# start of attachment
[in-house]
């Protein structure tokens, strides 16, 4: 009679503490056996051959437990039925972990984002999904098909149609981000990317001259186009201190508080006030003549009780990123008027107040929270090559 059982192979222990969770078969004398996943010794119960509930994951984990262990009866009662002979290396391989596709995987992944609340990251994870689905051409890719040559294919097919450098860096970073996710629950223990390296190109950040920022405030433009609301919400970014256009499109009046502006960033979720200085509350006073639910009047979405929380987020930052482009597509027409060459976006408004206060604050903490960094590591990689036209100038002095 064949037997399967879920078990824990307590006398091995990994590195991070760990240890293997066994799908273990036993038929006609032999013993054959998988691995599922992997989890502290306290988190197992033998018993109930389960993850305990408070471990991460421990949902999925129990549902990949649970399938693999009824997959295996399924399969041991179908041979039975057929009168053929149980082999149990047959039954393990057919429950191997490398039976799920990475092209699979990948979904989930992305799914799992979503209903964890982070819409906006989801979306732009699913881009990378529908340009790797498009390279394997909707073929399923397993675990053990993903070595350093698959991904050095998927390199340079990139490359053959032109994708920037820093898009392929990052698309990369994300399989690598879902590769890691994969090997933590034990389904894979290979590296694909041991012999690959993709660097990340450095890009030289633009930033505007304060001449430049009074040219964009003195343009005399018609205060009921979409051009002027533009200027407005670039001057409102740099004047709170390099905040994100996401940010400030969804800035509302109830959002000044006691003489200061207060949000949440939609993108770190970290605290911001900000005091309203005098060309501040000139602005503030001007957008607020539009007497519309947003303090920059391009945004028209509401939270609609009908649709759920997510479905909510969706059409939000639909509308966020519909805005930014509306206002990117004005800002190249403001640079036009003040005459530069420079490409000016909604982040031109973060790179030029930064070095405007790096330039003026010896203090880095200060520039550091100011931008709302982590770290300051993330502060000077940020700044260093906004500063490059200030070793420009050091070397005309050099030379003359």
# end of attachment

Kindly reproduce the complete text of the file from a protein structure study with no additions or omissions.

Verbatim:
[in-house]
């Protein structure tokens, strides 16, 4: 009679503490056996051959437990039925972990984002999904098909149609981000990317001259186009201190508080006030003549009780990123008027107040929270090559 059982192979222990969770078969004398996943010794119960509930994951984990262990009866009662002979290396391989596709995987992944609340990251994870689905051409890719040559294919097919450098860096970073996710629950223990390296190109950040920022405030433009609301919400970014256009499109009046502006960033979720200085509350006073639910009047979405929380987020930052482009597509027409060459976006408004206060604050903490960094590591990689036209100038002095 064949037997399967879920078990824990307590006398091995990994590195991070760990240890293997066994799908273990036993038929006609032999013993054959998988691995599922992997989890502290306290988190197992033998018993109930389960993850305990408070471990991460421990949902999925129990549902990949649970399938693999009824997959295996399924399969041991179908041979039975057929009168053929149980082999149990047959039954393990057919429950191997490398039976799920990475092209699979990948979904989930992305799914799992979503209903964890982070819409906006989801979306732009699913881009990378529908340009790797498009390279394997909707073929399923397993675990053990993903070595350093698959991904050095998927390199340079990139490359053959032109994708920037820093898009392929990052698309990369994300399989690598879902590769890691994969090997933590034990389904894979290979590296694909041991012999690959993709660097990340450095890009030289633009930033505007304060001449430049009074040219964009003195343009005399018609205060009921979409051009002027533009200027407005670039001057409102740099004047709170390099905040994100996401940010400030969804800035509302109830959002000044006691003489200061207060949000949440939609993108770190970290605290911001900000005091309203005098060309501040000139602005503030001007957008607020539009007497519309947003303090920059391009945004028209509401939270609609009908649709759920997510479905909510969706059409939000639909509308966020519909805005930014509306206002990117004005800002190249403001640079036009003040005459530069420079490409000016909604982040031109973060790179030029930064070095405007790096330039003026010896203090880095200060520039550091100011931008709302982590770290300051993330502060000077940020700044260093906004500063490059200030070793420009050091070397005309050099030379003359």